Filmmaker: Tell me about your process of working with Kelly. Beyond just the source material, how do you work with her on the writing?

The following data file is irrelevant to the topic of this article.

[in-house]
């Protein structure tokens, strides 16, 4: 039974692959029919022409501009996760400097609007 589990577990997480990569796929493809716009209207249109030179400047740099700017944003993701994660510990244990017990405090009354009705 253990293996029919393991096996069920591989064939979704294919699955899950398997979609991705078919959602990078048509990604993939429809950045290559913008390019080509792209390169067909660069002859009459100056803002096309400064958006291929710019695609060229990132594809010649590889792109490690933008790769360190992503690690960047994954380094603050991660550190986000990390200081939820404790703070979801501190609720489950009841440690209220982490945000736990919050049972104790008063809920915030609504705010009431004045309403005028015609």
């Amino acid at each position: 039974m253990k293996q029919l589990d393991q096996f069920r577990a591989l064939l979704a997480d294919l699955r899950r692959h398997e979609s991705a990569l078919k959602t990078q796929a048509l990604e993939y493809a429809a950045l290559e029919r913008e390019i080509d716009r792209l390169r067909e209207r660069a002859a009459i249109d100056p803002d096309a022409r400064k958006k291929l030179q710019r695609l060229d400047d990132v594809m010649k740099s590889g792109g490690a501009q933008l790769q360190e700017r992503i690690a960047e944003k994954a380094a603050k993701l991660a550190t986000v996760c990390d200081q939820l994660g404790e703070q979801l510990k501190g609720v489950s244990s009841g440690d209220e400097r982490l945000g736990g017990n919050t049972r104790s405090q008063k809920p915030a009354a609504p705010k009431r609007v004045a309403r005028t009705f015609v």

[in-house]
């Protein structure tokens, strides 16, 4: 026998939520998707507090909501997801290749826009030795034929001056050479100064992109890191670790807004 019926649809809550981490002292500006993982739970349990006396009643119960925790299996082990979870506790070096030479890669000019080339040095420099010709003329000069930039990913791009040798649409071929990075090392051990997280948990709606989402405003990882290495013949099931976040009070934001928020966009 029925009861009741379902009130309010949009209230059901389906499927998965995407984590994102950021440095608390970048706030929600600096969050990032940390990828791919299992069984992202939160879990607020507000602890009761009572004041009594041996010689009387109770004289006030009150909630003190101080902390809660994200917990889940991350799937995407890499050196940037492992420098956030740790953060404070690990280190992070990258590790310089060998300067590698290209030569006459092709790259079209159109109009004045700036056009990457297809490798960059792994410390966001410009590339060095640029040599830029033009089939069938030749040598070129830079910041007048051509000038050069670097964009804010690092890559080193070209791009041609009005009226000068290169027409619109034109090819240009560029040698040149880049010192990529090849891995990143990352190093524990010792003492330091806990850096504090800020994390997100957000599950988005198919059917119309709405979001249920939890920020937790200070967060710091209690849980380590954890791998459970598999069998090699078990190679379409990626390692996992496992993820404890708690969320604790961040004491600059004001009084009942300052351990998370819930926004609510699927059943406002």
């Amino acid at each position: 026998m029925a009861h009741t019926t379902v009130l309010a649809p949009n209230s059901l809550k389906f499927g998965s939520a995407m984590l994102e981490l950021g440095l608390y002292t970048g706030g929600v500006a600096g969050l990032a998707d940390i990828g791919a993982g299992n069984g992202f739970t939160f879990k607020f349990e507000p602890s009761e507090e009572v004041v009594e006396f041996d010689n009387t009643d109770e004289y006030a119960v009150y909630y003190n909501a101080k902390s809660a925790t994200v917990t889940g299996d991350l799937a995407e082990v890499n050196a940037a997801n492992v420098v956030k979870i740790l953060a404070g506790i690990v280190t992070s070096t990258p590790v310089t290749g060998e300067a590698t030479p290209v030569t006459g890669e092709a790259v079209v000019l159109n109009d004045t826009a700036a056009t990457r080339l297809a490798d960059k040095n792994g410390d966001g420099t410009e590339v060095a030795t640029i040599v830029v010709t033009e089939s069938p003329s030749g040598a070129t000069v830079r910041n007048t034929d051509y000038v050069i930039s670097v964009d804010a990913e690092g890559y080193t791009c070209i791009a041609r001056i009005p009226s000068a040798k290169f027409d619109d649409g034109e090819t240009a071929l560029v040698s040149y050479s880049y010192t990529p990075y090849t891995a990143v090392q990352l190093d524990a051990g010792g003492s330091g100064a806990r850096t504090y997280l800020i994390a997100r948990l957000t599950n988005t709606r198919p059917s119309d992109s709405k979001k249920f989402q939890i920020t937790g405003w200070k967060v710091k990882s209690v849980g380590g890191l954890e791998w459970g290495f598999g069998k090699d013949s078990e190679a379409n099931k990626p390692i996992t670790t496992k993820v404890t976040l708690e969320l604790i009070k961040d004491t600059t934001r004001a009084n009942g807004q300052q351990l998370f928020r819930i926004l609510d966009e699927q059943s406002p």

Raymond: It’s really evolved from project to project. With Old Joy, there is a story that existed that she was interested in turning into a film, and she did the lion’s share of adaptation. It took its own course very much through her willpower and imagination. That was a good experience and so there was another story I was interested in writing as part of a larger collection, and I wrote it very specifically with the aim of giving it to Kelly to adapt again. That became Wendy and Lucy. Again she did the lion’s share adaptation with my help. Meek’s Cutoff was a story that I was interested in, but I didn’t really want to write it as a prose piece. It was too large of a story. It would have entailed more of a novel [format] to really make it work in paragraph form. At that point I was pretty much convinced that Kelly could actually get things done, and I just did that one as a straight screenplay, obviously with lots of attention and editorial commentary from Kelly throughout. There’s a new film that’s gearing up right now, [Night Moves], that also did not pass through a fiction phase but just became a screenplay. In this case, it’s one that I got up and rolling and then it became more of a collaborative writing process. Kelly was more actively involved in the writing phase on this one, and we’ll share a writing credit on the screenplay. So each one has had its own course, but they’ve all been leading into a deeper sense of partnership on the making of it all.